Michael Ihnat, Ph.D.

Associate Professor

Department of Pharmaceutical Sciences

Phone (405) 271-6593 x47965

Office CPB 319

Email michael-ihnat@ouhsc.edu


My research interest is primarily focused in the field of inhalation protein and peptide drug delivery. I am currently investigating ways to improve absorption of drugs by non-invasive routes in laboratory animals. I am also exploring and understanding the mechanisms of peptide and protein drug transport in vitro in cell culture models. Also, I remain actively involved in implementing novel methods of teaching and assessment in the classroom.


The interest in our laboratory is pre-clinical drug development. We have two major current areas of focus - cancer and inflammatory diseases. We have partnered with medicinal chemists and biomedical researchers to target molecules involved in
inflammation, carcinogenesis, metastasis, angiogenesis, and bone formation. Some
specific projects ongoing in our laboratory are:

  1. With Dr. Aleem Gangjee at Duquesne University to create dual TKI/cytotoxic anticancer molecules to target triple negative and basal-like breast cancer and together with Dr. Rheal Towner at the Oklahoma Medical Research Foundation to treat aggressive glioma multforme.
  2. With Drs. Pui-Kai Li and Chenglong Li at The Ohio State University and Dr. Thomas Sferra in the Department of Pediatrics to target the anti-apoptotic/anti-mitotic molecule survivin to treat cancer.
    • With Drs. Pui-Kai Li and chenglong Li at The Ohio State University, Dr. Thomas Sferra in the Department of Pediatrics and Dr. Randle Galucci in the Department of Pharmaceutical Sciences to create novel molecules targeting the IL-6 signaling pathway at both the level of its receptor and at downstream signaling points (STAT3) for the treatment of inflammation bowel disease, colon carcinogenesis, cancer therapy, wound healing and refractory dermatitis.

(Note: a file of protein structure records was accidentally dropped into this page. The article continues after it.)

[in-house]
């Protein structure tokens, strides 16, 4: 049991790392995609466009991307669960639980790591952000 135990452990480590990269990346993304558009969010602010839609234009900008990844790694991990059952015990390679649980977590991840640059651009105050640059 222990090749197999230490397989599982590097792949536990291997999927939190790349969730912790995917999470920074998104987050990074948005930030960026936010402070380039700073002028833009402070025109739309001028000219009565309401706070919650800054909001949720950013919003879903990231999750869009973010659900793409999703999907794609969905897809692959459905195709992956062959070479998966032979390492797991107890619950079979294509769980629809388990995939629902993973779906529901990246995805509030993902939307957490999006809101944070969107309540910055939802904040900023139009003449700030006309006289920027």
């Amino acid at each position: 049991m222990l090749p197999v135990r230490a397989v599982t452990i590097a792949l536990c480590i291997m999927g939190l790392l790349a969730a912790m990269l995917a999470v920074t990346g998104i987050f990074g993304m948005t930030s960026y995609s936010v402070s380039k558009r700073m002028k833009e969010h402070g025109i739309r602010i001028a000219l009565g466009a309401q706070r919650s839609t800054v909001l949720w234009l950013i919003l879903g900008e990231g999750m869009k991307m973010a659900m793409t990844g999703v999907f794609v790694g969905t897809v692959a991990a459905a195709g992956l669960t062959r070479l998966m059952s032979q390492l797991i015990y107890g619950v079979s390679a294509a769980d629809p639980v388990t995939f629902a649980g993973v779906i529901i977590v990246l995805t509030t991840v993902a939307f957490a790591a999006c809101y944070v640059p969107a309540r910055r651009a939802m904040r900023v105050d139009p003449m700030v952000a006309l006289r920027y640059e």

• With Dr. Robert Hurst in the Department of Urology to dicover molecules capable of trageting suppressed cancer cells before they reactivate.
    • With Dr. Sukyung Woo in the Department of Pharmaceutical Sciences to determine whether the above molecules have synergistic anticancer effects when added together with conventional agents.
    • With Dr. Tarisai Dandajena in the Department of Cell Biology/Colleges of Dentistry at the OUHSC to find molecules capable of speeding up tooth movement via increased antiogenesis and osteoclastogenesis.

Education & Experience

Postdoctoral Fellow in Pharmacology

Fred Hutchinson Cancer Center, Seattle, WA


Ph.D. in Pharmacology and Toxicology

Darmouth Medical School, Hanover, NH


B.S. in Pharmacy (cum laude with honors and distinction)

The Ohio State University, Ohio


Honors & Awards

Professional Awards

Best Publication Award

Society of Toxicology

Joanne I. Moore Professorship in Pharmacology

OU College of Medicine

Publications & Presentations

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  • Ojeda A S, Ford S D, Gallucci R, Ihnat M, Philp R P. Geochemical characterization and renal cell toxicity of water-soluble extracts from U.S. Gulf Coast lignite. Environ Geochem Health/Springer. 2018
  • Xia D, Lai D V, Wu W, Webb Z D, Yang Q, Zhao L, Yu Z, Thorpe J E, Disch B C, Ihnat M, Jayaraman M, Dhanasekaran D N, Stratton K L, Cookson M S, Fung K M, Lin H K. Transition from androgenic to neurosteroidal action of 5α-androstane-3α, 17β-diol through the type A γ-aminobutyric acid receptor in prostate cancer progression. The Journal of steroid biochemistry and molecular biology. 2018; 178 : 89-98
  • Zaware N, Kisliuk R, Bastian A, Ihnat M, Gangjee A. Synthesis and evaluation of 5-(arylthio)-9H-pyrimido [4,5-b] indole-2, 4-diamines as receptor tyrosine kinase and thymidylate synthase inhibitors and as antitumor agents. Bioorg Med Chem Lett. 2017; 27 : 1602-1607
  • Luckett-Chastain L R, Smith M L, Mickle B M, Ihnat M, Gallucci R. Interleukin (IL)-6 modulates transforming growth factor -β receptor II (TGF-βRII) function in epidermal keratinocytes. Experimental Dermatology. 2017; 26 : 697-704
  • Eckert J, Scott B, Lawrence S M, Ihnat M, Chaaban H. FLLL32, a curcumin analog, ameliorates intestinal injury in necrotizing enterocolitis. Journal of inflammation research. 2017; 10 : 75-81
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